One year later, some progress has been made. Fisheries and Oceans Canada (DFO) has made significant investments in federal fisheries science, and the department continues to increase transparency by releasing its annual Sustainability Survey for Fisheries and departmental work plans.

However, much more work needs to be done if our seafood industry is going to reach its potential.

Recent investments in federal fisheries science capacity has not yet yielded measurable change in the reported metrics. DFO is falling behind on implementing work plans developed in response to the Auditor General’s 2016 report. For example, four of five rebuilding plans promised by March 2018 remain incomplete. Key policy instruments have not been fully implemented or remain in draft form, including the proposed Fishery Monitoring Policy. Meanwhile, scientific and management information produced by DFO is often published late or not at all.

On the water, there have been few changes in stock health. This is to be expected: it takes time for investments in science and policy to be reflected in measurable changes in the abundance of fish populations. However, the slow pace of policy implementation means the long-term decline in Canada’s fish stocks has not yet been halted, let alone reversed.

Oceana Canada has recommended specific actions — detailed here — to address issues raised in this Audit. These include completing work plans and rebuilding plans, filling data gaps and finalizing a national catch-monitoring policy.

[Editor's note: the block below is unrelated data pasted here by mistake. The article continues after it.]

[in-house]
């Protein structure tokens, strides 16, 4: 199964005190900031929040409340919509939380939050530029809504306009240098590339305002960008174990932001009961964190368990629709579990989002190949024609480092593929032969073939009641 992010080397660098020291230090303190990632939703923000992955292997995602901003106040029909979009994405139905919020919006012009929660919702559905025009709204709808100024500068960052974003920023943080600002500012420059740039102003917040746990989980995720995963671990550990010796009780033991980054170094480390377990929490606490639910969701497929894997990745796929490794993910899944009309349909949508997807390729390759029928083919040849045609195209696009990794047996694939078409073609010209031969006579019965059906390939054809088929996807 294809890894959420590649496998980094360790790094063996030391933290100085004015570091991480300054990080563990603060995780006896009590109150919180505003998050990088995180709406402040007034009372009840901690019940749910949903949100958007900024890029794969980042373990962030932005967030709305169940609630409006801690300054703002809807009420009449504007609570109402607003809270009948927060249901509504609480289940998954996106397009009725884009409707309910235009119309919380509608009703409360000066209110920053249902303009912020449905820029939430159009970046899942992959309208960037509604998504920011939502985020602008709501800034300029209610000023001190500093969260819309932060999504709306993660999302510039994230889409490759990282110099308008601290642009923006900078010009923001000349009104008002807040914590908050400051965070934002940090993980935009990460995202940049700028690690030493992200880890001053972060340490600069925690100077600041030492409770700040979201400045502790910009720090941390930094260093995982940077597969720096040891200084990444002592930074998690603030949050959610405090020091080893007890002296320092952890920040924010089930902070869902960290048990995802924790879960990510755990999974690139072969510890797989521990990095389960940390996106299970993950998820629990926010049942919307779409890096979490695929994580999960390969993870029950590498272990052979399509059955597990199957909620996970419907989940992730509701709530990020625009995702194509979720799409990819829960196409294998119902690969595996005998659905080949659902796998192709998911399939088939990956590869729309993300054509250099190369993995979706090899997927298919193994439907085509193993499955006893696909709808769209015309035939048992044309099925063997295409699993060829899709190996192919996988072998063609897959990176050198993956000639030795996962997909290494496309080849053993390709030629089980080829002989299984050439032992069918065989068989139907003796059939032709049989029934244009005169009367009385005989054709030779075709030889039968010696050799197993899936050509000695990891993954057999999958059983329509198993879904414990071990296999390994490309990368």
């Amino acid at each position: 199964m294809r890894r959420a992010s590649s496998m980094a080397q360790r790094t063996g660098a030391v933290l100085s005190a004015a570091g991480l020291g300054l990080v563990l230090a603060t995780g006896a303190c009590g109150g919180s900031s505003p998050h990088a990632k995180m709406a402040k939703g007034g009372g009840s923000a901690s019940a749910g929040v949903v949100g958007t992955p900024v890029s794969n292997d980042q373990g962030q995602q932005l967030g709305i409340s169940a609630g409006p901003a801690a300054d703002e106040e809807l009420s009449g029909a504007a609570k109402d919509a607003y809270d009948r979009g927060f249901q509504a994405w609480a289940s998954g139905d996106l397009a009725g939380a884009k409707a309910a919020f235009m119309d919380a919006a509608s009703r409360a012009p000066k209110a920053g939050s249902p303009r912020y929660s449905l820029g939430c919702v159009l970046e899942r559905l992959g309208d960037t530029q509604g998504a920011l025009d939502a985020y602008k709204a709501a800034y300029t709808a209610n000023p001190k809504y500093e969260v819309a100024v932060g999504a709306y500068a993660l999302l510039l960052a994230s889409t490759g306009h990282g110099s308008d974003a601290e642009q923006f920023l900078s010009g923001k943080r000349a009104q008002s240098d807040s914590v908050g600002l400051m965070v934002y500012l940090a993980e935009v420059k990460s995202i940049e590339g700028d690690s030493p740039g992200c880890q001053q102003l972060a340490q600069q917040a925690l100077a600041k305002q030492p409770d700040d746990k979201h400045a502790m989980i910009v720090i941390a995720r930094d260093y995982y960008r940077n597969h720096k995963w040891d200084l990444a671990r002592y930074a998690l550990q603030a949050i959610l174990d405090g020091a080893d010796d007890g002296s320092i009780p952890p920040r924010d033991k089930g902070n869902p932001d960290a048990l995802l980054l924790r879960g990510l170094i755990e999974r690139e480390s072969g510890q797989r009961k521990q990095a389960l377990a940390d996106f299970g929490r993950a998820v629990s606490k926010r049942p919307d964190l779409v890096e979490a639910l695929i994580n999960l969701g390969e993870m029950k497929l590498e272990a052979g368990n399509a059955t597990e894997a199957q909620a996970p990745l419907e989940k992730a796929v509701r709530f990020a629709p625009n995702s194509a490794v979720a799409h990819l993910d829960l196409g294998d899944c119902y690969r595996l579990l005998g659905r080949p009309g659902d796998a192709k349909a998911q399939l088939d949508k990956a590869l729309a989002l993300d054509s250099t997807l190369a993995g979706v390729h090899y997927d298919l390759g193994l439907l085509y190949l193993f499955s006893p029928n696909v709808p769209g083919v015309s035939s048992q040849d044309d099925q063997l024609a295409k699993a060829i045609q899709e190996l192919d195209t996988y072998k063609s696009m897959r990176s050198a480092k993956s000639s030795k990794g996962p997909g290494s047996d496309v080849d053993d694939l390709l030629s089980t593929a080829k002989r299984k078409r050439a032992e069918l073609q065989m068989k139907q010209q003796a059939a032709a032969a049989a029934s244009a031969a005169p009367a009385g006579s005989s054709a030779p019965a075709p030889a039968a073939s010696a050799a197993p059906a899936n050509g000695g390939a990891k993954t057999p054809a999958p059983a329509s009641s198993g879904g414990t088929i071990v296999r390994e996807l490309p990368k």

Thursday, 26 July 2018

Charlie Shultz Interview - Sustainable Controlled Environment Food Production

This is episode 23 of the Get in My Garden Podcast. Today we have another very special episode. The subject is Controlled Environment Agriculture. We meet Charlie Shultz, a researcher, farmer and teacher; a pioneer in the field of aquaponics and lead faculty in the very impressive Controlled Environment Agriculture Program at Santa Fe Community College.

Charlie began working with fish and plants as an undergraduate at Virginia Tech while double majoring in Biology and Fishery Science. His work has sent him to many locations including 14 years at the University of the Virgin Islands in St. Croix, U.S. Virgin Islands, where he researched indoor aquaponics production and its many facets from nutrition and system economics.

We will cover a lot of topics from aquaponics systems vs hydroponics, their economics, food security and water supply challenges the world faces, and how these controlled environment agriculture systems are the solution.

Tuesday, 10 July 2018

UN Warns of Overfishing as Per-Capita Consumption Hits All-time High

A new report from the United Nations Food and Agriculture Organization (FAO) shows that per capita fish consumption is above 20 kilograms a year for the first time. Almost a third of commercial fish stocks are now overharvested at biologically unsustainable levels. But the good news is that a growth in rapid aquaculture has helped on the supply side, but population growth and demand are still outpacing supply. This represents an opportunity for sustainable food productions systems like aquaponics.

Download the full report here

This chart shows the increasing rate of overfishing

This chart shows how aquaculture has made up the difference for the increasing demand

Wednesday, 20 June 2018

BC Government Sets 2022 Deadline For Open-Pen Fish Farms

The B.C. government will not cancel provincial tenures for 20 coastal open-pen fish farms, instead giving the industry and its thousands of jobs a four-year reprieve while the province waits for Ottawa to take the lead on the issue.